Animals are driven by instinct. By default, they are extremely sensitive to changes in their immediate environment. Subtle physical and biological changes in their surroundings alert them way before a human being realizes danger. There is plenty of anecdotal evidence to suggest that animals are able to sense an impending storm or change in weather. When areas of low pressure move in, prey animals are reported to become highly excitable.
Of all the domesticated animals, dogs have mostly been employed to be of service to humans. Canines used by police and military to sniff bombs, landmines, and cadavers are legendary. Service dogs are trained to fulfill various requirements to improve the quality of our lives. Dogs guide blind people in their day-to-day activities and provide company to terminally ill patients. However, there are some animals that either inherently or by training are able to provide a health warning to humans. An example of this would be “Seizure Alert Dogs,” warning their owners of an epileptic attack, anywhere between 30 sec to 45 minutes before it actually occurs; thus helping the owner to avoid injury, and even death. It has also been reported that the presence of a dog actually reduced the seizure frequency.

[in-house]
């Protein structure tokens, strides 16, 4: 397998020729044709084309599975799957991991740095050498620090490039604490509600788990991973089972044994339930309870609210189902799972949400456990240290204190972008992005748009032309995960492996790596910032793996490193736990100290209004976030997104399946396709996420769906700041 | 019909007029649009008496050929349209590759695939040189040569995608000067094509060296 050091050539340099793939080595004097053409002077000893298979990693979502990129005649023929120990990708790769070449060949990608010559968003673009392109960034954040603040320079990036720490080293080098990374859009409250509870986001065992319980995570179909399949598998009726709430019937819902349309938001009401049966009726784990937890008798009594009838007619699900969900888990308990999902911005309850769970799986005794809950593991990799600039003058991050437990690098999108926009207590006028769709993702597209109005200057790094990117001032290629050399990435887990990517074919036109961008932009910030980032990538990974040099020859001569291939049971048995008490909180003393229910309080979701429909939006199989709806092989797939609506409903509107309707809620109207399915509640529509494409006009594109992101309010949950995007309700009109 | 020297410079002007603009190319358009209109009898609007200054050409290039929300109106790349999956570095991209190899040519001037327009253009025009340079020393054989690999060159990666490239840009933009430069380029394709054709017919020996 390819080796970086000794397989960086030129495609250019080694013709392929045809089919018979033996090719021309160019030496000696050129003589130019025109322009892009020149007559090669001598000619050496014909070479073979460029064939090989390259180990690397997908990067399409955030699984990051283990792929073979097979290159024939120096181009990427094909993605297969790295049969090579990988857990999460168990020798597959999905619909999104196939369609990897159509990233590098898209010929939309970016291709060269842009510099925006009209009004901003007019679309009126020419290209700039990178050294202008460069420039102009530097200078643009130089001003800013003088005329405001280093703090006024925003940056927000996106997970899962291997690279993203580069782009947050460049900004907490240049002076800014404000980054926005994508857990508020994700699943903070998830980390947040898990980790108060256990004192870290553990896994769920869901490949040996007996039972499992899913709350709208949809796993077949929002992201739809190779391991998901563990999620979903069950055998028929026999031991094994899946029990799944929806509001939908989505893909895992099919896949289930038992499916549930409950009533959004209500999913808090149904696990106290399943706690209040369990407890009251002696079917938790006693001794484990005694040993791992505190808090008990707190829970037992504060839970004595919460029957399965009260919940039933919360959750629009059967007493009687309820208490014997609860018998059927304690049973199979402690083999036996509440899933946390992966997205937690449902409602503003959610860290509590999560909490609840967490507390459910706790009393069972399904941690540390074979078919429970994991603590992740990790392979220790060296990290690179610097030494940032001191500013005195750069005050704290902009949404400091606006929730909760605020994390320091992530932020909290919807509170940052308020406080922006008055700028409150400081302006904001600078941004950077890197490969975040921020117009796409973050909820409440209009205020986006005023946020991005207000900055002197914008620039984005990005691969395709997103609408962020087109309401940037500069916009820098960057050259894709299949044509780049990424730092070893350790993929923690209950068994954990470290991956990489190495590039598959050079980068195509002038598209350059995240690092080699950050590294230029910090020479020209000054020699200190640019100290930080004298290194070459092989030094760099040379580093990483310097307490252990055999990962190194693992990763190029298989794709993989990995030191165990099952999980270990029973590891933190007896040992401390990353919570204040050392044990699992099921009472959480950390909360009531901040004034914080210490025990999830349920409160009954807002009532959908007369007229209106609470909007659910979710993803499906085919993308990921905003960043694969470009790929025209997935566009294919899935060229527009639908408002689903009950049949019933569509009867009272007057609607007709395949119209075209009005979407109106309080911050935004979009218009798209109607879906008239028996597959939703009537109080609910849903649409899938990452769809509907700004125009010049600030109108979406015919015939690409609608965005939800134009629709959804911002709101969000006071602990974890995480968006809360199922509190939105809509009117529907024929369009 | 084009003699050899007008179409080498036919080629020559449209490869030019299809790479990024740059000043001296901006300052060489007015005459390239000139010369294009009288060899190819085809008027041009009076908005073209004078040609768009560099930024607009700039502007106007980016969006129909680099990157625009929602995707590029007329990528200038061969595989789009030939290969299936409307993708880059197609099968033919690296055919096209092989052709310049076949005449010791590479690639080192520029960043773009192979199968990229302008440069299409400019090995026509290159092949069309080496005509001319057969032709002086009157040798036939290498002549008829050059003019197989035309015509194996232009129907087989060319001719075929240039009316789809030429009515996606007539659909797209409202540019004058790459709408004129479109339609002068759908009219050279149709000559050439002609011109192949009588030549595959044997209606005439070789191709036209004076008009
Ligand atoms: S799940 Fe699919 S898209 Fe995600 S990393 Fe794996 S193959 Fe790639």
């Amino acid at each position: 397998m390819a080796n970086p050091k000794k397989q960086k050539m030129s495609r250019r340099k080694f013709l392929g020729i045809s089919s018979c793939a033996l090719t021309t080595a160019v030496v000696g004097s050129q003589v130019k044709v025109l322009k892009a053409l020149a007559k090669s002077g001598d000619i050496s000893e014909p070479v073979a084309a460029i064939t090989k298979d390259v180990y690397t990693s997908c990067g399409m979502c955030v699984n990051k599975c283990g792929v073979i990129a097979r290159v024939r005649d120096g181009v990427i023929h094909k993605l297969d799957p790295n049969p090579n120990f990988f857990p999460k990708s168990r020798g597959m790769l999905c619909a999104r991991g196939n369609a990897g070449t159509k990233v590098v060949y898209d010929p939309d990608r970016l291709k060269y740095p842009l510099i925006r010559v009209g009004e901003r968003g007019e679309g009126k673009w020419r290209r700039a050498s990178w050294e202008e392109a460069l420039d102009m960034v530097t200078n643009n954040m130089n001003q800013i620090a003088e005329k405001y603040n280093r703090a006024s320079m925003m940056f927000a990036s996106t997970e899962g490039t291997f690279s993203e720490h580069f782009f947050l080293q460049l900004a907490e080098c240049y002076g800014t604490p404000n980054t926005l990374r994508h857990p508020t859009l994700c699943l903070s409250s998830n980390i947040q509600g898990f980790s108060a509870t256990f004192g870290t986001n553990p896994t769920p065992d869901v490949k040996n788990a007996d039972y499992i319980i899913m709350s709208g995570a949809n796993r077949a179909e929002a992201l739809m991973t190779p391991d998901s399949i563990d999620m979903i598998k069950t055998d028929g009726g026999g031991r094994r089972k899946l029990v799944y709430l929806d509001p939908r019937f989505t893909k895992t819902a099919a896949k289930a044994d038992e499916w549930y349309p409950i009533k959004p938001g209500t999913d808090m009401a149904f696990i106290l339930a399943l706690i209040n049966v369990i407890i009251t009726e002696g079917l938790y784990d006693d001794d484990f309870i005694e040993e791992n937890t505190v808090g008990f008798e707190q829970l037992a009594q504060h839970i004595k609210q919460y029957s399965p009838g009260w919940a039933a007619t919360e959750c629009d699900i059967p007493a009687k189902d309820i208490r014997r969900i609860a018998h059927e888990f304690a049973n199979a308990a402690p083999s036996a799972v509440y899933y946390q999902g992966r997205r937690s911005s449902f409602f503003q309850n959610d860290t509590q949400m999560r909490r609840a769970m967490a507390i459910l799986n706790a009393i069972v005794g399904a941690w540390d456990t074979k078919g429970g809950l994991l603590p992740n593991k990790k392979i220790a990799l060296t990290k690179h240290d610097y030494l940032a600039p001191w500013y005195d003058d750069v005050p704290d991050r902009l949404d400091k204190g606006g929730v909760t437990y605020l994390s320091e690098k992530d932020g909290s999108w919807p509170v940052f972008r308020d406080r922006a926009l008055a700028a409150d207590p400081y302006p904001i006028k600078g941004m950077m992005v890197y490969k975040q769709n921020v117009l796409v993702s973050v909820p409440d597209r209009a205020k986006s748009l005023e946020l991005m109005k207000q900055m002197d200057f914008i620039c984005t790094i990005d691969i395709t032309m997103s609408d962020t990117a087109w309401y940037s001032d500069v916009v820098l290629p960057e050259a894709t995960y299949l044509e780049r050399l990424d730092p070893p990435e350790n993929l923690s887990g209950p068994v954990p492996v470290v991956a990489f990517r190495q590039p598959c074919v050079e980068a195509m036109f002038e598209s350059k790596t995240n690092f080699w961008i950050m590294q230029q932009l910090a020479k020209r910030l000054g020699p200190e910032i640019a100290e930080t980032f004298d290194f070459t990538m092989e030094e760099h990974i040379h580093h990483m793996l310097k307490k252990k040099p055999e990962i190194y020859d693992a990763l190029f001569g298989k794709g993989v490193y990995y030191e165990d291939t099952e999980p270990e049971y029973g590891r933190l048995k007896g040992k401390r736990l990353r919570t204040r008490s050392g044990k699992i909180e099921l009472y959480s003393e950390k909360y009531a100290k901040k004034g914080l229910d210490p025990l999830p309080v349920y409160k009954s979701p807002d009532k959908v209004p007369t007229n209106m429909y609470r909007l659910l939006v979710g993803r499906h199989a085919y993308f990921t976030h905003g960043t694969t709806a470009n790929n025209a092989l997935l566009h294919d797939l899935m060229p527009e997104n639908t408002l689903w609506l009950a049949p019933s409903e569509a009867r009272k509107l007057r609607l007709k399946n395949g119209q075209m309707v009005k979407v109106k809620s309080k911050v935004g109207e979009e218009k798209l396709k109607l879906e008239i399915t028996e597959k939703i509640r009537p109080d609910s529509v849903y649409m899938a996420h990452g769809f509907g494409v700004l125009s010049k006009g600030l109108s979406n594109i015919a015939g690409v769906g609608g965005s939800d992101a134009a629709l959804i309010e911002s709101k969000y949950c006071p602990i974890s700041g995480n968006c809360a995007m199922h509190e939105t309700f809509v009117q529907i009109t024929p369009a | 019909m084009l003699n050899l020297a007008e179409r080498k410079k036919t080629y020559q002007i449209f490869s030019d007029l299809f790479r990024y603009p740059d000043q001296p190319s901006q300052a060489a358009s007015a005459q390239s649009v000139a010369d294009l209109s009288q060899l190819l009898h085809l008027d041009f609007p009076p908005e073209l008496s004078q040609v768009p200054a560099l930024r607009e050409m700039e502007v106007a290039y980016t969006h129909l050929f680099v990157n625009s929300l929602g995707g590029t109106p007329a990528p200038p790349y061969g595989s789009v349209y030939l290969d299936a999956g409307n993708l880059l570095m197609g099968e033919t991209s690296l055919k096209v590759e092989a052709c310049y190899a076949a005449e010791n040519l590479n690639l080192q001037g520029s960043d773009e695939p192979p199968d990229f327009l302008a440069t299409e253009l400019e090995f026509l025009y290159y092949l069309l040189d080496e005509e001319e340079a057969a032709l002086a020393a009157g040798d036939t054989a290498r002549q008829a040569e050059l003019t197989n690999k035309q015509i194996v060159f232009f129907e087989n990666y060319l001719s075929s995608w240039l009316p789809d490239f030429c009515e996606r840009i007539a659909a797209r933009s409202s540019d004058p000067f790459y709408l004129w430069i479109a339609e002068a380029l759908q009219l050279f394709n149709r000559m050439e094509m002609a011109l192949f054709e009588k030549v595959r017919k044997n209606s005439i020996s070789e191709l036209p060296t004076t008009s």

By virtue of their superior sense of smell and trainability, dogs are ideal for differentiating smells. Bearing this uniqueness in mind, some dogs are being trained to sniff out cancer. The number of smell receptors in a dog’s nose is 10 times that of a human nose. When cells turn cancerous, the volatile organic chemicals released by these malformed cells are apparently distinctly different from those of normal cells. Previously, it was reported that researchers at the University of Pennsylvania initiated a study to use dogs for detecting early stage ovarian cancer. Recently, a team from the University of Arkansas for Medical Sciences has tapped the difference in odor between normal and cancerous cells to train Frankie, a German Shepard, to sniff thyroid cancer in urine samples of patients coming in for conventional diagnosis. Frankie’s diagnosis was accurate in 30 out of the 34 patients tested.
Although this experiment seemed successful, there are some arguments against using dogs for sniffing out diseases like cancer. Some scientists doubt the accuracy of such diagnosis and also the practicality of such an approach. Alternatively, researchers are trying to figure out the chemical composition of the odor that is sensed by these dogs. The ultimate aim is to use the information gained from a dog’s nose to develop an “electronic nose” that could be a diagnostic tool for cancers.
We might have to wait a few years for this diagnostic tool. Meanwhile, let us thank man’s best friend for yet another service.
"Dogs are not our whole life, but they make our lives whole."
—Roger Caras (photographer and writer)
Written by Mangala Sarkar Ph.D.